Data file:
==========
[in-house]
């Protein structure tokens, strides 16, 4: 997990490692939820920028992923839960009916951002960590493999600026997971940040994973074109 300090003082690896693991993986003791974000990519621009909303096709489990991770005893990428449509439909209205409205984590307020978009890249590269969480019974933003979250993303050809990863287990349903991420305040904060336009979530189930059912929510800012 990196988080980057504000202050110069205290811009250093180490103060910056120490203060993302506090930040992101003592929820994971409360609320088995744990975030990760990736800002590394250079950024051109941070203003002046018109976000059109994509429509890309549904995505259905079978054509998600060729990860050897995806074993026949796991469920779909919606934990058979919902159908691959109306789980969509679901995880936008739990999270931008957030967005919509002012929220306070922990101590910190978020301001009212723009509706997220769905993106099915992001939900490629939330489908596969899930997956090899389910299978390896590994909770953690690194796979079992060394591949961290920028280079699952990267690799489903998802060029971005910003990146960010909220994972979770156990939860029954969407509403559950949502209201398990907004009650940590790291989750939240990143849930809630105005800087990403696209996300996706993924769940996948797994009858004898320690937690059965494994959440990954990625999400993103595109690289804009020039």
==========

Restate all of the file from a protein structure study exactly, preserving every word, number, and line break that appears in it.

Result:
[in-house]
């Protein structure tokens, strides 16, 4: 997990490692939820920028992923839960009916951002960590493999600026997971940040994973074109 300090003082690896693991993986003791974000990519621009909303096709489990991770005893990428449509439909209205409205984590307020978009890249590269969480019974933003979250993303050809990863287990349903991420305040904060336009979530189930059912929510800012 990196988080980057504000202050110069205290811009250093180490103060910056120490203060993302506090930040992101003592929820994971409360609320088995744990975030990760990736800002590394250079950024051109941070203003002046018109976000059109994509429509890309549904995505259905079978054509998600060729990860050897995806074993026949796991469920779909919606934990058979919902159908691959109306789980969509679901995880936008739990999270931008957030967005919509002012929220306070922990101590910190978020301001009212723009509706997220769905993106099915992001939900490629939330489908596969899930997956090899389910299978390896590994909770953690690194796979079992060394591949961290920028280079699952990267690799489903998802060029971005910003990146960010909220994972979770156990939860029954969407509403559950949502209201398990907004009650940590790291989750939240990143849930809630105005800087990403696209996300996706993924769940996948797994009858004898320690937690059965494994959440990954990625999400993103595109690289804009020039």